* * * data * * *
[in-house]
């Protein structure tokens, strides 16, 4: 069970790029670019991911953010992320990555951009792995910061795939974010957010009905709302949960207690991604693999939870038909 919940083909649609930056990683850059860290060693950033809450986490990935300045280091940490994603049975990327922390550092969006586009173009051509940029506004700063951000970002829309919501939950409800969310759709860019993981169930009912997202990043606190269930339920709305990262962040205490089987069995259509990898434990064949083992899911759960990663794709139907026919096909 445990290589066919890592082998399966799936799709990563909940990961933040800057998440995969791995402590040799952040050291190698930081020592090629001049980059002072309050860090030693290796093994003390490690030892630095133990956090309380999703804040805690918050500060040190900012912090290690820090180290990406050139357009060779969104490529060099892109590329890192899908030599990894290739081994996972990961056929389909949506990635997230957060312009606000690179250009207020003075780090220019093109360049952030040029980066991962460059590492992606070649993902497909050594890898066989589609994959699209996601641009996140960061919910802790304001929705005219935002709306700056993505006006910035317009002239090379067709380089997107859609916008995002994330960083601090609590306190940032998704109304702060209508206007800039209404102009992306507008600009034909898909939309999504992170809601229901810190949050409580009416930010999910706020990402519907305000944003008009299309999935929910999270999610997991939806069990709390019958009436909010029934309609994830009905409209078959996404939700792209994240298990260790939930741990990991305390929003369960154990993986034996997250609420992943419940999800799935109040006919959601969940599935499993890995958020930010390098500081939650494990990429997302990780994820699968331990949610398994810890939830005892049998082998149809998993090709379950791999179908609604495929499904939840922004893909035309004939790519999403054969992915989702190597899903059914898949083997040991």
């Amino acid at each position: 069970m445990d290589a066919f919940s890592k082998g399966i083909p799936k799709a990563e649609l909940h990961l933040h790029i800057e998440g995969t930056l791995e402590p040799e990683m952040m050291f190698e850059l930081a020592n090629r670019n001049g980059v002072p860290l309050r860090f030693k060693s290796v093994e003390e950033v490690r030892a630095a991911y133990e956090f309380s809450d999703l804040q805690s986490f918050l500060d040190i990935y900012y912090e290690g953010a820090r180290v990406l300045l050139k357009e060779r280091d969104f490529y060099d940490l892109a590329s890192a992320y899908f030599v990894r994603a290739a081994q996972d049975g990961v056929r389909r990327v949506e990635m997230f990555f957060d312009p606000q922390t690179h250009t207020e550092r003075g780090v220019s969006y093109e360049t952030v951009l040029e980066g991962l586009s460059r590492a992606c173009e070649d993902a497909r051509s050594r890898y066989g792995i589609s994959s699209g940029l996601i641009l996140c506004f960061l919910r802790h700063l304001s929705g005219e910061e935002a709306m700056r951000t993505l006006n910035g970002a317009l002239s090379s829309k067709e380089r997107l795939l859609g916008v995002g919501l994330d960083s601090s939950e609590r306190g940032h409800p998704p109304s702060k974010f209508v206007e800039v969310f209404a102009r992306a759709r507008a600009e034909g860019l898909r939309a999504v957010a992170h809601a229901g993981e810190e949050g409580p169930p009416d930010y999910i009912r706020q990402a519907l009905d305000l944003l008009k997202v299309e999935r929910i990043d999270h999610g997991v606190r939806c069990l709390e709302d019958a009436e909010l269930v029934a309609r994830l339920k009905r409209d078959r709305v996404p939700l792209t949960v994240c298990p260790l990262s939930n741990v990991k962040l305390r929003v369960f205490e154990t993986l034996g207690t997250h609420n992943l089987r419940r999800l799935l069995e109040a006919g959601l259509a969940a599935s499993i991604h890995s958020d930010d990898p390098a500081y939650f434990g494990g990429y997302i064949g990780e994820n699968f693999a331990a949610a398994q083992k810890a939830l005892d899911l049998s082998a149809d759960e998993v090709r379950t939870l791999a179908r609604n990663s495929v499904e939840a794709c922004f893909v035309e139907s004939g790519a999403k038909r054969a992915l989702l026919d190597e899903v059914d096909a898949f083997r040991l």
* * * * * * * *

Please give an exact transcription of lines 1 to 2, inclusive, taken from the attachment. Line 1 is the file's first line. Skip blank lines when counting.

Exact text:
[in-house]
């Protein structure tokens, strides 16, 4: 069970790029670019991911953010992320990555951009792995910061795939974010957010009905709302949960207690991604693999939870038909 919940083909649609930056990683850059860290060693950033809450986490990935300045280091940490994603049975990327922390550092969006586009173009051509940029506004700063951000970002829309919501939950409800969310759709860019993981169930009912997202990043606190269930339920709305990262962040205490089987069995259509990898434990064949083992899911759960990663794709139907026919096909 445990290589066919890592082998399966799936799709990563909940990961933040800057998440995969791995402590040799952040050291190698930081020592090629001049980059002072309050860090030693290796093994003390490690030892630095133990956090309380999703804040805690918050500060040190900012912090290690820090180290990406050139357009060779969104490529060099892109590329890192899908030599990894290739081994996972990961056929389909949506990635997230957060312009606000690179250009207020003075780090220019093109360049952030040029980066991962460059590492992606070649993902497909050594890898066989589609994959699209996601641009996140960061919910802790304001929705005219935002709306700056993505006006910035317009002239090379067709380089997107859609916008995002994330960083601090609590306190940032998704109304702060209508206007800039209404102009992306507008600009034909898909939309999504992170809601229901810190949050409580009416930010999910706020990402519907305000944003008009299309999935929910999270999610997991939806069990709390019958009436909010029934309609994830009905409209078959996404939700792209994240298990260790939930741990990991305390929003369960154990993986034996997250609420992943419940999800799935109040006919959601969940599935499993890995958020930010390098500081939650494990990429997302990780994820699968331990949610398994810890939830005892049998082998149809998993090709379950791999179908609604495929499904939840922004893909035309004939790519999403054969992915989702190597899903059914898949083997040991």